The Week (US)

The psychologi­st who popularize­d the ‘time-out’

Arthur Staats 1924–2021

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Naughty children were sent to their rooms long before Arthur Staats took an interest in the practice. “Go to your own room, Wallace,” a father commands his errant 10-year-old in Catharine Sedgwick’s 1835 novel Home. “Creatures who are the slaves of their passions are, like beasts of prey, fit only for solitude.” But as a child psychologi­st in the early 1960s, Staats was the first to bring academic rigor to the practice and give it a name: the “time-out.” A behavioris­t, Staats thought spanking was “terrible” and believed in modifying behavior through rewards and consequenc­es. The best response to misbehavin­g children, he determined, was to remove them to a quiet place to calm down, deprived of attention that might reinforce the misbehavio­r. The time-out became a staple of modern child-rearing—and was used by Staats on his own children. “My brother jokes that I was so naughty that my dad had to invent [it],” said his daughter Jennifer Kelley, who grew up to become a child psychiatri­st.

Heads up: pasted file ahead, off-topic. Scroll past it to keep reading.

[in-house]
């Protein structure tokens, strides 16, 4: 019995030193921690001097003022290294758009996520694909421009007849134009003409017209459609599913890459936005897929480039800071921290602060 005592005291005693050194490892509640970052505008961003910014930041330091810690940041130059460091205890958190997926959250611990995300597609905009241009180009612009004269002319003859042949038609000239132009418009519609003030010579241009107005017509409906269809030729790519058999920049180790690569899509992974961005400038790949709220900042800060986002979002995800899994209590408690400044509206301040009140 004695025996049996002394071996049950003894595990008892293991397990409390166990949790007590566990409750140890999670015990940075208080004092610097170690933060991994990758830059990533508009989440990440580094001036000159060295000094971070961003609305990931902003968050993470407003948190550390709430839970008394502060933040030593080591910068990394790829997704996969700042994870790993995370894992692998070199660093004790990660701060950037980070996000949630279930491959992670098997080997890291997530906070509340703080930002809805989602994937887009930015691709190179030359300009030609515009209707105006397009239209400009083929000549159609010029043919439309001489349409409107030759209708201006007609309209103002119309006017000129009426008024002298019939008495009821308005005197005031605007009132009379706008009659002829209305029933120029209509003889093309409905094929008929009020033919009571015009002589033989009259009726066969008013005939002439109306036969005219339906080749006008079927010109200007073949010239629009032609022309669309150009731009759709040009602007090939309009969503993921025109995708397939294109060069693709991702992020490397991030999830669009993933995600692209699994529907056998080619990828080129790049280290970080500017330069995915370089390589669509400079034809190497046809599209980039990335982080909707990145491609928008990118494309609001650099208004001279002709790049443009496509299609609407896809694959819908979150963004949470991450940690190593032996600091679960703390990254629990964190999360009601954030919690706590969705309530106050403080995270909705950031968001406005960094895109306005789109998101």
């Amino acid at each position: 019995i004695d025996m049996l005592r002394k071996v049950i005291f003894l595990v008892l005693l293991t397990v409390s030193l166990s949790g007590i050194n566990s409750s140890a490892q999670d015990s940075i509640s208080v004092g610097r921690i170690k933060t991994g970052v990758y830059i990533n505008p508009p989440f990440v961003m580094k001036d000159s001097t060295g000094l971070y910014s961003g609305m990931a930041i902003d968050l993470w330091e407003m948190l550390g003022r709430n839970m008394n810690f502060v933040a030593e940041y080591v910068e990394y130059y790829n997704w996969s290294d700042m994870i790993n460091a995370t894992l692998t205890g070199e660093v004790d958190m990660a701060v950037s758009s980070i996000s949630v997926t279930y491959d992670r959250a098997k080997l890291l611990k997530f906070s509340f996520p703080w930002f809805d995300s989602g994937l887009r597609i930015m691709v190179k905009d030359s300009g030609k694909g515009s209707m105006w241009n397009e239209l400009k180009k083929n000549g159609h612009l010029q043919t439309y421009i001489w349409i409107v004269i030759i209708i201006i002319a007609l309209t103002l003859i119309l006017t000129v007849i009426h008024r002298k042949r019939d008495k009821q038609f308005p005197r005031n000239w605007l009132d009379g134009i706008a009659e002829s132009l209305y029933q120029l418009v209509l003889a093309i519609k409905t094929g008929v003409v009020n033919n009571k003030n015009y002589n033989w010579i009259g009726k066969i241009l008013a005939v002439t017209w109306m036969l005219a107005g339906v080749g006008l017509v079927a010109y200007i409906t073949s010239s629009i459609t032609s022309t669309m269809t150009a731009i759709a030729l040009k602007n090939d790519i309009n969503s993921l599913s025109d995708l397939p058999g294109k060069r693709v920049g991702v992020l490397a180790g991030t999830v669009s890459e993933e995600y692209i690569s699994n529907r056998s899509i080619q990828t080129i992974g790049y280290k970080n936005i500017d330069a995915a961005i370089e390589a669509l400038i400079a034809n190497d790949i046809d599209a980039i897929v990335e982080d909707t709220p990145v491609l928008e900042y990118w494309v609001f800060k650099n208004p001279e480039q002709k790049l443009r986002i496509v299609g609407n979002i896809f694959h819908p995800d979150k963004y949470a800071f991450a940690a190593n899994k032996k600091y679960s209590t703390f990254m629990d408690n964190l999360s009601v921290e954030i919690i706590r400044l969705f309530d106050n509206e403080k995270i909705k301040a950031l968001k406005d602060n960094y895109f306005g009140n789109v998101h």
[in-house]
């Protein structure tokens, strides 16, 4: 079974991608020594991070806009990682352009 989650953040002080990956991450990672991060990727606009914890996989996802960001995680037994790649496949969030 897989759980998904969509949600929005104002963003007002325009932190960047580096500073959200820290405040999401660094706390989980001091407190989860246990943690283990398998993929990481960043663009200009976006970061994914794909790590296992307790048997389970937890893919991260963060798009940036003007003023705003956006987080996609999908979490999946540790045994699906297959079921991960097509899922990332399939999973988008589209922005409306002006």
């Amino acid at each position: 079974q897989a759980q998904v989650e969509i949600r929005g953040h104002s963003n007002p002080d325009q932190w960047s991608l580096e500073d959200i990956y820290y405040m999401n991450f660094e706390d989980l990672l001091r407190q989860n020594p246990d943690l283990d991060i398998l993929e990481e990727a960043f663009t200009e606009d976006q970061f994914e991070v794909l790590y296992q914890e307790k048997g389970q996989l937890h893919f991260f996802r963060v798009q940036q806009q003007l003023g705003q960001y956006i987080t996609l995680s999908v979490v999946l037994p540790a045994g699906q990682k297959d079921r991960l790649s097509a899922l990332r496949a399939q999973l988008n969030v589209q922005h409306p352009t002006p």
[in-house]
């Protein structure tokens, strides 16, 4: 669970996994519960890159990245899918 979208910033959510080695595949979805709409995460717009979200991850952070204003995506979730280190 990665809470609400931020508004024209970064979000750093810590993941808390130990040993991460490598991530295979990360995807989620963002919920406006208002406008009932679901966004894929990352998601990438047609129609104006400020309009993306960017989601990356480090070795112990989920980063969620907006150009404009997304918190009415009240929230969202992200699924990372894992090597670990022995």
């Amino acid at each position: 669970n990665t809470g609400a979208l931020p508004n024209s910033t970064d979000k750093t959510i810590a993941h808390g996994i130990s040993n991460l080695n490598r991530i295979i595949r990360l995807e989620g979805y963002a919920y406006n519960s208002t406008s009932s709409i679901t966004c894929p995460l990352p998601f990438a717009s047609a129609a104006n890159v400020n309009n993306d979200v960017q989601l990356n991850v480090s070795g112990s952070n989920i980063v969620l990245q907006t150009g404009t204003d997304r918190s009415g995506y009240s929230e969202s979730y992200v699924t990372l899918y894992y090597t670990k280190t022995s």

Staats was raised in Los Angeles, where his carpenter father died when he was an infant, said

The New York Times. His mother, “a Jewish immigrant from Russia,” supported him and his three siblings “by doing laundry for neighbors.” An “indifferen­t student,” he dropped out of high school to join the Navy and served on the battleship Nevada during World War II. “Under the G.I. Bill, he went back to school and earned his Ph.D. in psychology from UCLA,” said Today.com. Staats taught in Arizona, Wisconsin, and California before taking a professors­hip at the University of Hawaii at Manoa in 1966.

His belief in the power of behavior modificati­on extended beyond time-outs, said The Washington Post. Staats “taught both his children to read before age 3 using a system of reinforcem­ent involving tokens that could be exchanged for prizes.” In recent years, he saw growing criticism of time-outs from those who fear they make children “feel isolated or abandoned.” But Staats insisted the practice worked effectivel­y when applied in the context of a loving relationsh­ip between parent and child, and when paired with praise and encouragem­ent for good behavior. He remained fiercely proud of his contributi­on to child-rearing, as demonstrat­ed by the license plate on his silver BMW. It read: TYM-OUT.

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